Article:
By Daisy Coyne
Madison Dapcevich is a science reporter with Lead Stories, a fact-checking website that searches the internet for posts that contain false or misleading pictures or information, who has been using social media throughout her career for a diverse list of publications and projects. She started using social media about 20 years ago as a way to personally connect with people. But, as social media has grown and changed throughout the past few years, so has Dapcevich’s relationship with it. She has created and posted Instagram reels during her time as a Digital Content Coordinator at Nautilus Live, an ocean exploration trust, while doing deep-sea research and is now a science reporter for Lead Stories where she fact-checks social media posts for accuracy and falsehoods.
Dapcevich has created an online presence for herself on many social media platforms, both for personal and professional use. Dapcevich has about 1,300 followers on Twitter with a blue check mark next to her name and has about 4,500 followers on Instagram. In an email interview with UM Journalism student Daisy Coyne, Dapcevich answers some questions about her work. Below is a transcript of their conversation, edited for brevity and clarity.
Q: How has social media impacted your career?
A: Social media has impacted my career on a variety of levels, but I will speak to how it influences my current role. I currently serve as a science reporter with Lead Stories, one of the independent fact-checking agencies that Facebook, and other social media companies rely on to document falsehoods online.
Social media has allowed for mis- and disinformation to thrive online and has further siloed already polarizing political ideologies. For all the positive aspects of social media — the dissemination and accessibility of information, among them — there is an equal amount of harm being done by nefarious actors who share, either intentionally or unknowingly, false information.
My role is to fact-check social media posts for their accuracy and to flag posts that lack context and nuance or are blatantly wrong. In short, my current role requires that I be immersed in social media.
Q: Do you have a personal set of guidelines you follow when you post on any social media?
A:: Absolutely. When posting to social media, I have two rules of thumb. First, does this content adhere to journalism ethics established by the Society of Professional Journalists? This means that the content does not advocate for a specific cause and remains objective and non-biased.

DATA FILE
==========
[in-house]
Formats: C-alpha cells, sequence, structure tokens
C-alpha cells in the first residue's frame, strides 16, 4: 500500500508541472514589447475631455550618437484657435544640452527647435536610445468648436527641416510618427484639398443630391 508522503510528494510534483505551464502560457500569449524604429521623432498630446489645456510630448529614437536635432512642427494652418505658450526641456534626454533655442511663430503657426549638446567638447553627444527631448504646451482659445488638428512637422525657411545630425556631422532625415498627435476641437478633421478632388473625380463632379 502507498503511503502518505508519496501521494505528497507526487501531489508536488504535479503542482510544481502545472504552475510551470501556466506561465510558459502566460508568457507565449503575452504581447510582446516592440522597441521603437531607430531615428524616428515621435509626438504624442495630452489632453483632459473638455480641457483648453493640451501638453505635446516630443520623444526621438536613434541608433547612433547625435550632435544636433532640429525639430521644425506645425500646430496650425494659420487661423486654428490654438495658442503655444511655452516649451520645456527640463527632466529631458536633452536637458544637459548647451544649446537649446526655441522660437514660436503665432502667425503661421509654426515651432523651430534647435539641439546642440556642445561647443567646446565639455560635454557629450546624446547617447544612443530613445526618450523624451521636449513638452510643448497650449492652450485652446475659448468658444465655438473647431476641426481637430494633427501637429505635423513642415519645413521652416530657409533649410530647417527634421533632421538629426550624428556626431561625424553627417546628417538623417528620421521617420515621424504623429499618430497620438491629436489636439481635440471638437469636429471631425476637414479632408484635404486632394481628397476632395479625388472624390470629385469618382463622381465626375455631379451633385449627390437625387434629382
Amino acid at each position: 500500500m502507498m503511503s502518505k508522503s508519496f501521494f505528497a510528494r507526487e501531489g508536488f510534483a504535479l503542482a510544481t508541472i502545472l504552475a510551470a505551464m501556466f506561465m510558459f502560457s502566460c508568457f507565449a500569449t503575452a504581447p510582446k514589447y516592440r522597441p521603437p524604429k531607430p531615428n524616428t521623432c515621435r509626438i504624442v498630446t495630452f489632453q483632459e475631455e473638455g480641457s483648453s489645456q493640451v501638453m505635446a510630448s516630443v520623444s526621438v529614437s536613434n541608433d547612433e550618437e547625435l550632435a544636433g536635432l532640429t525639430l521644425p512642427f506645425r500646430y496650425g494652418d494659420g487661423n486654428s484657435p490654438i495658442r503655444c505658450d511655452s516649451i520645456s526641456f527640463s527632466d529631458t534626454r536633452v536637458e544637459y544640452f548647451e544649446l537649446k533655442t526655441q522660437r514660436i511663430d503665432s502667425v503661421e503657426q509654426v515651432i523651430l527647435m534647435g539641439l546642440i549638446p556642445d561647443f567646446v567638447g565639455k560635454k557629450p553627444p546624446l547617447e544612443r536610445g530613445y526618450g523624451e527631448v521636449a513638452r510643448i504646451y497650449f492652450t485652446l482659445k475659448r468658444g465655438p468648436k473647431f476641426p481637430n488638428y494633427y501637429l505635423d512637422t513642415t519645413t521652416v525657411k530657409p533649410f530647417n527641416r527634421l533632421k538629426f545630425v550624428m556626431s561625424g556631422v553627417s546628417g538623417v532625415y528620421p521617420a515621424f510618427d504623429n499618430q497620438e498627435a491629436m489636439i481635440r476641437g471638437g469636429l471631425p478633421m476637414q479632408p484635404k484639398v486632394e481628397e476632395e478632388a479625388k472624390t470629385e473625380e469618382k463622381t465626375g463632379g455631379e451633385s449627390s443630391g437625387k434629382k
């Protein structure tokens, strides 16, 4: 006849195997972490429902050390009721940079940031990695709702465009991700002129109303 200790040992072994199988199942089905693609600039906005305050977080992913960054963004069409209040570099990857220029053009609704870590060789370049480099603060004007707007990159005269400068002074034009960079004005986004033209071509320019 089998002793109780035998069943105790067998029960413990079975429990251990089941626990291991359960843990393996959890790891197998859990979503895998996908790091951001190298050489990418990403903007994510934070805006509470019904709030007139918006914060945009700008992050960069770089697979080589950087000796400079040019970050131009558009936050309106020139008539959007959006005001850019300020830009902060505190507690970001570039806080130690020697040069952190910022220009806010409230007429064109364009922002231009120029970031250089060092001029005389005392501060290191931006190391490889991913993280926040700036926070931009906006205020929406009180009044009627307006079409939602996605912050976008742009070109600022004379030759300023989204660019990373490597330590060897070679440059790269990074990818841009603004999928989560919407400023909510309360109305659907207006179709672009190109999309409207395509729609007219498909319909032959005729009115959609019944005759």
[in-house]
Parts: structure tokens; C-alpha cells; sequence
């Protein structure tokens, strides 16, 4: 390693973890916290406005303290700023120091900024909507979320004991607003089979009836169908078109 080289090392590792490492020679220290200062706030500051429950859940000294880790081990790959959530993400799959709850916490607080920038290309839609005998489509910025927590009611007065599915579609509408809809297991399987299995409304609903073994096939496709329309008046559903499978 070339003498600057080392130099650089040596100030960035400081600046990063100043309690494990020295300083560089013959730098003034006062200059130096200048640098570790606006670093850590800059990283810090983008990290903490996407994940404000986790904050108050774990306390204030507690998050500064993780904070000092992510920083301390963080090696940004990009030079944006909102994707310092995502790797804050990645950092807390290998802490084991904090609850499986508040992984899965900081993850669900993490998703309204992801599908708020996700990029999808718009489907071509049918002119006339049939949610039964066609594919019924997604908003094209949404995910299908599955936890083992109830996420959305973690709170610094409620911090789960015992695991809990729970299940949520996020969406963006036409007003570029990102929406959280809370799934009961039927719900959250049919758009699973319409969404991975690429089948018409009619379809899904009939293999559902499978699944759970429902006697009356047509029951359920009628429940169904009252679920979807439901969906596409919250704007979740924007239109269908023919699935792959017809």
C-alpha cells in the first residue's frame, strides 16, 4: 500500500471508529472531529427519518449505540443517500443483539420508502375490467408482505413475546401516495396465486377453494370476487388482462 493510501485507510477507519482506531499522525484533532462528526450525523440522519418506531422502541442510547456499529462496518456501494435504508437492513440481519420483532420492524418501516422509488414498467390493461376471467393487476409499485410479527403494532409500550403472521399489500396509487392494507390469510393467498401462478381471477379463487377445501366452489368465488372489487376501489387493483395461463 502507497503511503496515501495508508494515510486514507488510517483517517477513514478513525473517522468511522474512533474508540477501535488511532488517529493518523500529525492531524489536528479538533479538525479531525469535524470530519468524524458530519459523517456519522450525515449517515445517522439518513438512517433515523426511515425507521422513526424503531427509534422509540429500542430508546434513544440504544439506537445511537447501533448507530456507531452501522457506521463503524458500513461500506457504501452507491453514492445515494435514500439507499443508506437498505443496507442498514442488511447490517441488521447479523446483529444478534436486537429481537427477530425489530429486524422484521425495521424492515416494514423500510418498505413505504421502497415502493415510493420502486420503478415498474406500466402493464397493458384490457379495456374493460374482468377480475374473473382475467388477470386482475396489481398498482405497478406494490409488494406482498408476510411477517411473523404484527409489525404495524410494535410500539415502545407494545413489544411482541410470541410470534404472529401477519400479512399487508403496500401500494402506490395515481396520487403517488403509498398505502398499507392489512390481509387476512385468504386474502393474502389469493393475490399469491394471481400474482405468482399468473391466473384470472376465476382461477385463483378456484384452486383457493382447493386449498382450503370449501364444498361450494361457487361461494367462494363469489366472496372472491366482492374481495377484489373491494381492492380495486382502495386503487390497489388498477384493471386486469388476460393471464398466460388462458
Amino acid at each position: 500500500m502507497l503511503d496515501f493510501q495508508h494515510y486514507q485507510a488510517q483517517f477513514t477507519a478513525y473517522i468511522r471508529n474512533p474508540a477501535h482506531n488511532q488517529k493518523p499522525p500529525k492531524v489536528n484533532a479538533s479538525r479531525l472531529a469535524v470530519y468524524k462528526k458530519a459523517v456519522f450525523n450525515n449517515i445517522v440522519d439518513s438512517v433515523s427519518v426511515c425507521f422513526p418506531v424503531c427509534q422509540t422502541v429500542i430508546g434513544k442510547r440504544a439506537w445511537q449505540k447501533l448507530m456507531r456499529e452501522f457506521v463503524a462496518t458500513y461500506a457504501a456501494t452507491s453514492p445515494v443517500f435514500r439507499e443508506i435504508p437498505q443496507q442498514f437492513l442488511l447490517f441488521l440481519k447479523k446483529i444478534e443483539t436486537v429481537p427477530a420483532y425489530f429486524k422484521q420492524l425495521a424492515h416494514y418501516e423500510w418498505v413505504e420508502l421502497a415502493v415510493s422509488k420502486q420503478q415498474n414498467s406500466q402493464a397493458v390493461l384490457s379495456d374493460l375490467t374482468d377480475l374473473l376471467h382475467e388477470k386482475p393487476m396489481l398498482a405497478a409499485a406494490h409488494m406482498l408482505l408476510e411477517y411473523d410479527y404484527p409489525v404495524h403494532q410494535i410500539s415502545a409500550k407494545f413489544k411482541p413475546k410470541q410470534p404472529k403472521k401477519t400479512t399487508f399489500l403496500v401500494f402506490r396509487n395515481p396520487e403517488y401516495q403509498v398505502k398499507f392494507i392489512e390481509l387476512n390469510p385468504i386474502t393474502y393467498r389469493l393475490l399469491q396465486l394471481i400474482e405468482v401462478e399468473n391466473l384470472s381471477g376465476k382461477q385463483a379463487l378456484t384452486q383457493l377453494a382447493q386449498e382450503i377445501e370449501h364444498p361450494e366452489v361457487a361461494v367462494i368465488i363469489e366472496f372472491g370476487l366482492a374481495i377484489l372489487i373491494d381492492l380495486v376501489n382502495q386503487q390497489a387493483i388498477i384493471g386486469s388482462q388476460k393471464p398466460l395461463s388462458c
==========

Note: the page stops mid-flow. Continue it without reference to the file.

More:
Secondly, is the post something that I would feel comfortable with a current or future employer seeing? I am connected on social media with many colleagues and former managers or employers. As such, it is important that my content reflects who I am as an individual and maintains the professionalism expected of me.
Q: Does being a journalist make you view or use your personal social media differently?
A:: Yes. Being a journalist requires that we practice being apolitical and refrain from advocating for or against issues. Rather, our role is to simply put forth factual and accurate information.
While I use social media to share my personal experiences and professional accomplishments, I also am cognizant of the content that I publish. Again, I steer clear from posting anything that may be seen as subjective or biased.
Q: How has your career changed with the rise of social media over the years?
A:: I started using social media in high school nearly 20 years ago. (You guessed it: MySpace.) I have grown both personally and professionally alongside social media. Facebook went from being a platform specific to college students to one of the most-used platforms in the world.
In short, I went from being a teenager playing on early social media platforms to being an adult who now fact-checks the authenticity and accuracy of posts online.
Daisy Coyne is a junior at the University of Montana in the Journalism school. She grew up in a rural ranching community which led her to develop a passion for environmental journalism. Coyne is a student in the UM School of Journalism’s Social Media and Engagement class, which conducted Q&As this semester with journalists as part of a research project on best practices for journalists on social media. See more of the Q&As here.